The first time I had a panic attack on Christmas Day I was 8. My dad noticed I was getting pale and breathing heavy while my cousins yelled about who got to pass presents to whom. He took me to a gas station until I could stop crying.

The first time I was called the Grinch I was 11. I was in the cafeteria of my middle school and I rolled my eyes when people started screaming the lyrics to “Rudolf, the Red-Nosed Reindeer,” and one of my classmates chastised me for not embodying the spirit of Christmas. My favorite part of the holiday season is when it’s over. To everyone else, I’m just the girl with the heart that is three sizes too small for “The Happiest Time of the Year.”

What if I’m not a monster, though? The truth is, the twinkling lights give me a headache and hearing any music that many times on repeat drives me restless, especially when it is all recycling the same words over and over.

No one is really as happy as they pretend to be around Christmas. Honestly, everyone is stressed out about the ridiculous amount of money they feel obligated to spend on relatives they only see once or twice a year and co-workers that they don’t honestly like all that much. The retail industry has abused the season to coerce people into a spending frenzy, and has made it more about receiving than giving, all in the name of the holiday spirit.

I can tell you the ending of every new Hallmark Christmas Movie the second the first scene is over because they all come out of the same tattered box. News flash: life isn’t a Hallmark movie, and it doesn’t stop for a month of pure bliss at the holidays. Meanwhile, how creepy is it that we tell little kids that on Christmas Eve, a fat old man in a red suit is going to fly around the world on a sleigh being pulled by nine reindeer (led by one with a light-up nose), land on our roof and hop down the chimney, and deposit presents under the tree if they have been good and coal in their over-sized socks if they’ve been bad. And then, after all of that, we teach them not to lie. Because lying, of course, is bad.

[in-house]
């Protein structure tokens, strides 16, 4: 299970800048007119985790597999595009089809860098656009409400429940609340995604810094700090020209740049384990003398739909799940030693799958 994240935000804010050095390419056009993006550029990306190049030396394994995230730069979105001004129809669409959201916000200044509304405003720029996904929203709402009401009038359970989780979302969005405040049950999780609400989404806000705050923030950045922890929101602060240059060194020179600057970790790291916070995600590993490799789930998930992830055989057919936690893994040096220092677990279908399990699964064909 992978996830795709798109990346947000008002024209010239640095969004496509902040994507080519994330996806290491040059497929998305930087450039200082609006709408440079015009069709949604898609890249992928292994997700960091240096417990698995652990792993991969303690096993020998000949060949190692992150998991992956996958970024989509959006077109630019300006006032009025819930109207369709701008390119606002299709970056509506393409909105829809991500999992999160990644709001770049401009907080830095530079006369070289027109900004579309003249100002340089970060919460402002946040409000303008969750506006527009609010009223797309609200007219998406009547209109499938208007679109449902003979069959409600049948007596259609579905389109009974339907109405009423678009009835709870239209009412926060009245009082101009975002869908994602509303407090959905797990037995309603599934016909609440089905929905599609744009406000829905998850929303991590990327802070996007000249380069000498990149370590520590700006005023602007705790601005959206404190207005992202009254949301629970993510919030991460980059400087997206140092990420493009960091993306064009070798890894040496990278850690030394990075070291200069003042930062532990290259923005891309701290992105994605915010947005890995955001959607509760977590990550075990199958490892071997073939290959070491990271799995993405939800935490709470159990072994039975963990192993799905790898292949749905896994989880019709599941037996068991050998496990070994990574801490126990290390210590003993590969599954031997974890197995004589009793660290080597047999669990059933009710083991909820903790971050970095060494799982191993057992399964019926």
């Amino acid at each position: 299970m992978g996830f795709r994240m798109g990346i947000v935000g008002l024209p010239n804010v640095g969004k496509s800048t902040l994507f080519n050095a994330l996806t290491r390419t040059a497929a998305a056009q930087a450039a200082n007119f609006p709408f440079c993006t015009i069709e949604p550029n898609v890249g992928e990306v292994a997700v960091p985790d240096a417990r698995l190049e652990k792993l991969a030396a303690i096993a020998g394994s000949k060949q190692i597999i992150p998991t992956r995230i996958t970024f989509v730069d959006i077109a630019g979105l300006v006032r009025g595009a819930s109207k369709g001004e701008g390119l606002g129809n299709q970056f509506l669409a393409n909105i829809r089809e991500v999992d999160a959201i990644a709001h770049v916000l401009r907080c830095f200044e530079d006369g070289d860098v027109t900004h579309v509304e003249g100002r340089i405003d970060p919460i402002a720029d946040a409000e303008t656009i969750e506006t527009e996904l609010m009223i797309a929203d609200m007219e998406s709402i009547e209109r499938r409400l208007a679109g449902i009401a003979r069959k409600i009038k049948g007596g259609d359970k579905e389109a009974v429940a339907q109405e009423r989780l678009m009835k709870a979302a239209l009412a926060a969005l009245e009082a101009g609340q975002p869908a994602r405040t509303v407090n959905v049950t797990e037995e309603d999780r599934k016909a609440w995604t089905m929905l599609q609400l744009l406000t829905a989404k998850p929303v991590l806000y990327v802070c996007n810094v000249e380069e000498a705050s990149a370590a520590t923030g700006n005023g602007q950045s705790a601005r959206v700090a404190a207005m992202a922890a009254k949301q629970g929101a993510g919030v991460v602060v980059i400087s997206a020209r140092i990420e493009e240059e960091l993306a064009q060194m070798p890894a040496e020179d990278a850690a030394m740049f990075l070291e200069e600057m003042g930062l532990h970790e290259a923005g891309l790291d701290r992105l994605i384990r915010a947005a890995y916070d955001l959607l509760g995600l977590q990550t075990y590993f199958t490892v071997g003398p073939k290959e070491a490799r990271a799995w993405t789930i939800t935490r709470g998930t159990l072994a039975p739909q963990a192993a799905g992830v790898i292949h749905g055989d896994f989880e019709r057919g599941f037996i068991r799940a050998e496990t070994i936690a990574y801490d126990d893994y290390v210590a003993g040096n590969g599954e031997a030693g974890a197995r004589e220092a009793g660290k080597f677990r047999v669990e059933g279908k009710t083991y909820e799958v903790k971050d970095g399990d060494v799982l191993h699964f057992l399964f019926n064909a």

Then there’s the decorating. At my house, we have this fascination with a classy, sophisticated, leave nothing un-Christmas-ed look that begins with the 12-foot tree that goes in our picture window. Believe it or not, I love that tree, because it is beautiful when it’s all decorated, and every time I look at it, I have to laugh a little.

In 10th grade, my dad nearly sent it out the window trying to hoist it up in our living room. Later that same year, there was a sale on Snowflake Lights and he bought about 50 boxes “just in case” the next season some of ours burnt out. Well, we still have a plethora of those devil’s lights, but now my dad doesn’t have to hang them, I do. In his memory.

Even though the next person to play Jingle Bells is going to get their bells jingled, and I will never willingly watch “The 12 Days of Christmas” extravaganza on ABC, I do connect all the lights on our tree, and curse under my breath so my mom can’t hear when I slam my head into the ceiling putting up the Christmas Village in the kitchen.

I do all of that not because I am bursting with the holiday spirit, but because people I care about are, and when Daddy was dying that last Christmas Season, he liked looking at the lights, and the ornaments, and the creepy Santa, and listening to Christmas music, and it made me feel good to give him something that made him feel good. Even if he never got that one last Christmas.

So when I’m not the annoying chick in front of you wearing reindeer antlers for the entire week of finals, don’t flip out because I have no soul. My soul just has other things that makes it happy, like turtles, diagraming sentences and dogs wearing glasses. I’m not trying to take the Christmas cheer away from you. Honestly, I’m leaving more for you, because it would be totally lost on me.